Popular sovereignty

Popular sovereignty is the idea that the power of a state and its government are created and sustained by the permission of its people. They give their permission through their elected representatives (Rule by the People), who is the source of all political power. It is very similar to a social contract, with philosophers such as Thomas Hobbes, John Locke and Jean-Jacques Rousseau.

Americans created their Revolution and government on popular sovereignty. The term was also used in the 1850s to describe a very controversial way to deal with slavery in the territories. This was pushed by senator Stephen A. Douglas. It meant that people living in a territory would be the ones to decide if slavery would be allowed. It led to fighting in Bleeding Kansas. This was because abolitionists (people who didn't want slavery) and pro-slavery people came to the Kansas territory in order to decide the elections.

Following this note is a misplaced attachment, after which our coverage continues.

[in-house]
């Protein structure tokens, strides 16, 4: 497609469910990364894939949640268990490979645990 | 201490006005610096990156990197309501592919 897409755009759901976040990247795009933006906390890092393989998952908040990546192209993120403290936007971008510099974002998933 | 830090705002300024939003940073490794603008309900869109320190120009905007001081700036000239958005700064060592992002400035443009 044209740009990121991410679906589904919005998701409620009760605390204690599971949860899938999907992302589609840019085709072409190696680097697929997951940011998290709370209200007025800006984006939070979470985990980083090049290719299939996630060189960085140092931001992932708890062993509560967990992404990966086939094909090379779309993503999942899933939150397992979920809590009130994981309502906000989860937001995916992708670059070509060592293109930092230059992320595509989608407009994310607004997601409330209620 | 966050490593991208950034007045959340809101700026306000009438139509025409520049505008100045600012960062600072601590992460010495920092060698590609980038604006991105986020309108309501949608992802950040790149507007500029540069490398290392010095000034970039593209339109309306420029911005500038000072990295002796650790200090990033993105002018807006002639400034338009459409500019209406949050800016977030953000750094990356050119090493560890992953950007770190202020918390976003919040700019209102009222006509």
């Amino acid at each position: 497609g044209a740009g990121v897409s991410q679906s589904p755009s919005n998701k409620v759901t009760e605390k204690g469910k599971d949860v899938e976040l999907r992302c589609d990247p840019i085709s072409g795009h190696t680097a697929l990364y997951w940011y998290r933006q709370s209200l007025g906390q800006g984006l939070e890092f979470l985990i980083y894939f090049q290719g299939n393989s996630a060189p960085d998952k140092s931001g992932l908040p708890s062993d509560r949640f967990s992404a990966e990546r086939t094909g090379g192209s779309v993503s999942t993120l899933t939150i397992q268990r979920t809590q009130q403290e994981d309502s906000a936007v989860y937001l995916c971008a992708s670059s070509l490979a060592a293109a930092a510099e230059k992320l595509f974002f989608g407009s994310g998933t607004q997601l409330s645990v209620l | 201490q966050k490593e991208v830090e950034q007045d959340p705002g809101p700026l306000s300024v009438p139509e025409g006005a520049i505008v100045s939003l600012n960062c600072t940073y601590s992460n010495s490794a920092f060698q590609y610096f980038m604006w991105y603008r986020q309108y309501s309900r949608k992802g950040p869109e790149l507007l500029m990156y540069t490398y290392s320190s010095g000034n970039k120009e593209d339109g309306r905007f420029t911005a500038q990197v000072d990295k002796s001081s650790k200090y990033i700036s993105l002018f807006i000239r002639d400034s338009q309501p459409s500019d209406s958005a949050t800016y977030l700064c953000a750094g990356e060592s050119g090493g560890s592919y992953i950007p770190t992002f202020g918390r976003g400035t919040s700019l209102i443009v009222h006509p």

Popular sovereignty also can be described as the "voice of the people."

Other booksEdit

  • Childers, Christopher (2012), The Failure of Popular Sovereignty: Slavery, Manifest Destiny, and the Radicalization of Southern Politics, University of Kansas Press, p. 334
  • Etcheson, Nicole (Spring–Summer 2004), "The Great Principle of Self-Government: Popular Sovereignty and Bleeding Kansa", Kansas History, 27: 14–29 links it to Jacksonian Democracy
  • Johannsen, Robert W. (1973), Stephen A. Douglas, Oxford University Press, pp. 576–613.